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Wednesday, 23 November 2016

Catastrophic Bonds-An Alternative Risk transfer mechanism.

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Before understanding Concept of Catastrophic Bonds let us understand the meaning of Alternative Risk Transfer mechanism:
What is the Meaning of Alternative risk Transfer mechanism (ART)?
The portion of the insurance market that allows companies to purchase coverage and transfer risk without having to use traditional commercial insurance is ART.

What is the Advantage of ART?
The Advantage of Alternative Risk transfer mechanisms is in the event of loss, more than loss amount can be realised i.e. Profit, which is unlike insurance contract where profit can’t be realised in the event of loss as original loss is only indemnified by the insurer.

What are Catastrophic Bonds?
Catastrophic Bonds are one of the Alternative risk transfer mechanism (ART). Catastrophe bonds emerged from a need by insurance companies to alleviate some of the risks they would face if a major catastrophe occurred, which would incur damages that they could not cover by the premiums and returns from investments using the premiums, that they received. The concept of Catastrophic Bonds were created and first used in the mid-1990s in the aftermath of Hurricane Andrew and the Northridge earthquake. Catastrophe bonds, also called cat bonds. Catastrophic Bonds are an example of insurance securitization to create risk-linked securities which transfer a specific set of risks (generally catastrophe and natural disaster risks) from an issuer or sponsor to investors.

How Catastrophic Bonds work?
The typical catastrophe bond structure sees a special purpose vehicle or insurer (SPV or SPI) enter into a reinsurance agreement with a sponsor (or counterparty), receiving premiums from the sponsor in exchange for providing the coverage via the issued securities. The SPV issues the securities to investors and receives principal amounts in return. The principal is then deposited into
a collateral account, where they are typically invested in highly rated money  market funds.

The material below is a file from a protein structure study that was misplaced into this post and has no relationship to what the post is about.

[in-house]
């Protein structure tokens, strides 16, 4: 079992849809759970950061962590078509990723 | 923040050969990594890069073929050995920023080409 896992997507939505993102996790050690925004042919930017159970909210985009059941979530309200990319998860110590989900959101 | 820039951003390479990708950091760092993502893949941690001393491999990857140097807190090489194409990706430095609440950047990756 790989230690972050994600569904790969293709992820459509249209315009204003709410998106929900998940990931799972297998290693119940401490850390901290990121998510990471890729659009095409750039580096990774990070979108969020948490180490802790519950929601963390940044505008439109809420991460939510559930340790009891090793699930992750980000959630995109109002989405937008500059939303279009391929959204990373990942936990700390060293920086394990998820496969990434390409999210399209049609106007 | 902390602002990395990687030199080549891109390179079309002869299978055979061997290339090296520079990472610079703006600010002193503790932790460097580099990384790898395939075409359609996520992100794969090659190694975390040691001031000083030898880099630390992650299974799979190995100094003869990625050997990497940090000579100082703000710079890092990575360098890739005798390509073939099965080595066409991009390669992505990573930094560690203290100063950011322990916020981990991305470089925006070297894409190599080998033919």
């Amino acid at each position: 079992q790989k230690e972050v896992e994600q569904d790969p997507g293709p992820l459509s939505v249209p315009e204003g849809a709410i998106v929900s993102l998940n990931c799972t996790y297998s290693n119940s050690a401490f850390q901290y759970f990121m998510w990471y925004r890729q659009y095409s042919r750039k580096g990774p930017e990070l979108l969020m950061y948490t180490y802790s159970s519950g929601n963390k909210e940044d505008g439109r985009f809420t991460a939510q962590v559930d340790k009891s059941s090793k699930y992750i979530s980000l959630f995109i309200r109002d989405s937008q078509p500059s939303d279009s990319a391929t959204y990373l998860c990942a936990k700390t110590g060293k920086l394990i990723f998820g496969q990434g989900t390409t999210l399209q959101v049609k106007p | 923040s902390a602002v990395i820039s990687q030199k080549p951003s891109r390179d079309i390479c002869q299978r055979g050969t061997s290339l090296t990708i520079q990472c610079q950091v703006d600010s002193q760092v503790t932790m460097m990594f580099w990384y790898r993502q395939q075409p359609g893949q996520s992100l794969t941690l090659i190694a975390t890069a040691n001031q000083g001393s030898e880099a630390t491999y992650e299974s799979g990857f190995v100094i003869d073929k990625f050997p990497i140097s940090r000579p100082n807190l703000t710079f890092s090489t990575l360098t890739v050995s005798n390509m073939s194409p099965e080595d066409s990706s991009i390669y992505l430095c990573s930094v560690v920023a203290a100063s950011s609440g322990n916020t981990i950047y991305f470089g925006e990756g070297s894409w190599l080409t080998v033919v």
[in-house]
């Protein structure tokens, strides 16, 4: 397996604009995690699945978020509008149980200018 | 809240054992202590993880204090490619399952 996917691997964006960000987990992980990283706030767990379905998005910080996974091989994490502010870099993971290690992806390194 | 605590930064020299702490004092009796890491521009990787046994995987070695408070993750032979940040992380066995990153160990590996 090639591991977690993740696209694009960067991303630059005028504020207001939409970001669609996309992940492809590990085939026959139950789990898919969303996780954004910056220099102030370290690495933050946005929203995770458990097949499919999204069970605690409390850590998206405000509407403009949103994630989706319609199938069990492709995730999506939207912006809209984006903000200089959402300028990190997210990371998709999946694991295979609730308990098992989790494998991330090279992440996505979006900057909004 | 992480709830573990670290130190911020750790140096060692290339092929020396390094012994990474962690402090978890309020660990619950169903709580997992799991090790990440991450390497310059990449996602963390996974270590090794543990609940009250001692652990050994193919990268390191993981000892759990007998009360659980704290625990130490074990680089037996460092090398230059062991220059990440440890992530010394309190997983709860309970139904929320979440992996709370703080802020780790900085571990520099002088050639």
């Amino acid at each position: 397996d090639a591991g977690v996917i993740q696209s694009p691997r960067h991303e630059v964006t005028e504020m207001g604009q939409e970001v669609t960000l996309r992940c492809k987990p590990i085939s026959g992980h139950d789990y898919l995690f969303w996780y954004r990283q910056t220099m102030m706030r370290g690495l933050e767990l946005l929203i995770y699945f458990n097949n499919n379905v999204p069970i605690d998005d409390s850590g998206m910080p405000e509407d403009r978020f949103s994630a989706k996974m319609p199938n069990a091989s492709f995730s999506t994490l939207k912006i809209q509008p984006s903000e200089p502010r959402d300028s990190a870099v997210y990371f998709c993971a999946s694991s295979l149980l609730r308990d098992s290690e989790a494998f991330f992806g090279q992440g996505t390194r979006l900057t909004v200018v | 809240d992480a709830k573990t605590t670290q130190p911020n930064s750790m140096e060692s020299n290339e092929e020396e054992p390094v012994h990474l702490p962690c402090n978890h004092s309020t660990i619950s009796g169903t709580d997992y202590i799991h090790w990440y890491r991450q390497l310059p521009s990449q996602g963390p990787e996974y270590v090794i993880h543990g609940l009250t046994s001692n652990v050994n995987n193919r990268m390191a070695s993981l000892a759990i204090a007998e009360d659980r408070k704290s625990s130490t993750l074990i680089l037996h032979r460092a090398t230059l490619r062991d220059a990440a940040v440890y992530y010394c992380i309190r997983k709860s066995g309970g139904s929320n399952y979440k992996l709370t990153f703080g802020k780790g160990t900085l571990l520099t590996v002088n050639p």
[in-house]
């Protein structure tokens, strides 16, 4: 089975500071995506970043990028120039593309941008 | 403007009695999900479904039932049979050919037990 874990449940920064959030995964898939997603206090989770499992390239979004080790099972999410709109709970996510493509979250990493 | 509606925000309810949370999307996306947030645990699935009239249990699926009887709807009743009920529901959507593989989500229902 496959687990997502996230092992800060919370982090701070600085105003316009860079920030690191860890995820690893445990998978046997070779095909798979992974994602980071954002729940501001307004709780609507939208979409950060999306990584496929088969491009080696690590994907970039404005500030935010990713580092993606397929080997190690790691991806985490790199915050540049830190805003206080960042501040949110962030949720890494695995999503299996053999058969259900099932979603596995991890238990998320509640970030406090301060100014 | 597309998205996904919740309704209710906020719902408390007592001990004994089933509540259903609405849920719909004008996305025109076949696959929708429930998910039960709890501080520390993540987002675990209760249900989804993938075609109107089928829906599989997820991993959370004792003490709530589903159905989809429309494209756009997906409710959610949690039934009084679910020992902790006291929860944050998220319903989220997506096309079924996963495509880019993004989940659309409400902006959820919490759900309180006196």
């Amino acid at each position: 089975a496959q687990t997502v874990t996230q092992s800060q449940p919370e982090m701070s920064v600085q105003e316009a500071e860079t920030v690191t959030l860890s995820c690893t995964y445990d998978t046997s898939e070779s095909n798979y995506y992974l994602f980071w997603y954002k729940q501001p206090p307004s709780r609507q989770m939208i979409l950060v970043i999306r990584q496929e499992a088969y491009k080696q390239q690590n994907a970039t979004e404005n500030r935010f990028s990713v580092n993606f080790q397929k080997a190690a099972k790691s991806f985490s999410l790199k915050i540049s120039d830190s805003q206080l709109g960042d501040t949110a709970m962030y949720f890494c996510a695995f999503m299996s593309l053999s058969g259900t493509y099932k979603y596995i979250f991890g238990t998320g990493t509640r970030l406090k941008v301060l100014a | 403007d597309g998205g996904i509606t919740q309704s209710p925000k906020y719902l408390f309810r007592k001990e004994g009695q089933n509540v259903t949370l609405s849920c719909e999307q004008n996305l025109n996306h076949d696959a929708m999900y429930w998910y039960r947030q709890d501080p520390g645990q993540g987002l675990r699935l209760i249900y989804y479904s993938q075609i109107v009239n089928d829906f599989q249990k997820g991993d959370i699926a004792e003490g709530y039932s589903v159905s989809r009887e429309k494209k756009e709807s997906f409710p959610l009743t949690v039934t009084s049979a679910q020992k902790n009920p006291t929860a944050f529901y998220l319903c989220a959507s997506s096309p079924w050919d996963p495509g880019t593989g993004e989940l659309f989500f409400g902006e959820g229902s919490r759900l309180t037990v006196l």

The investors’ coupon, or interest payments, is made up of interest the SPV makes from the collateral and the premiums the sponsor pays. If a qualifying event occurs which meets the trigger conditions to activate a payout, the SPV will liquidate collateral required to make the payment and reimburse the counterparty according to the terms of the catastrophe bond transaction. If no trigger event occurs then the collateral is liquidated at the end of the cat bond term and investors are repaid.

Why Investors Invest in catastrophic Bonds?
Investors choose to invest in catastrophic bonds because their return is largely uncorrelated with the return on other investments in fixed income or in equities, so cat bonds help investors achieve diversification. Investors also buy these securities because they generally pay higher interest rates than comparably rated corporate instruments, as long as they are not triggered. In the approximately 20-year history of the security, there have been 10 transactions that have resulted in a loss to investors as of April 2016, according to the National Association of Insurance Commissioners (NAIC).

What is the Term of catastrophic bonds?
The Term of Catastrophic Bonds is usually 3 to 5 years.

How Rating of Catastrophic Bonds is given?
Cat bonds are often rated by an agency such as Standard & Poor's, Moody's or Fitch Ratings. A typical corporate bond is rated based on its probability of default due to the issuer going into bankruptcy. A catastrophe bond is rated based on its probability of default due to a qualifying catastrophe triggering loss of principal/interest. This probability is determined with the use of catastrophe models. Most catastrophe bonds are rated below investment grade (BB and B category ratings), and the various rating agencies have recently moved toward a view that securities must require multiple events before an occurrence of a loss in order to be rated investment grade.

What are the Previous Instances of issue of catastrophic Bonds Throughout world?
Normally re-insurance companies acts as Special purpose vehicle in the issue mechanism of Cat bonds.Few frequent issuers have included USAA, Scor SE, Swiss Re, Munich Re, Liberty Mutual, Hannover Re, Allianz, and Tokio Marine Nichido which are major re-insurance companies throughout the world.
Mexico is the only national sovereign to have issued cat bonds in 2006, for hedging earthquake risk and in 2009.In June 2014, the World Bank issued its first catastrophe bond linked to natural hazard (tropical cyclone and earthquake) risks in sixteen Caribbean countries.

Can Catastrophic Bonds be issued in India?
In India we have only one re-insurance company GIC(General insurance company) has sought government's permission for issue of such bonds. However such issue is subject to approval by IRDAI , to establish GIC as bigger player in international re-insurance business.

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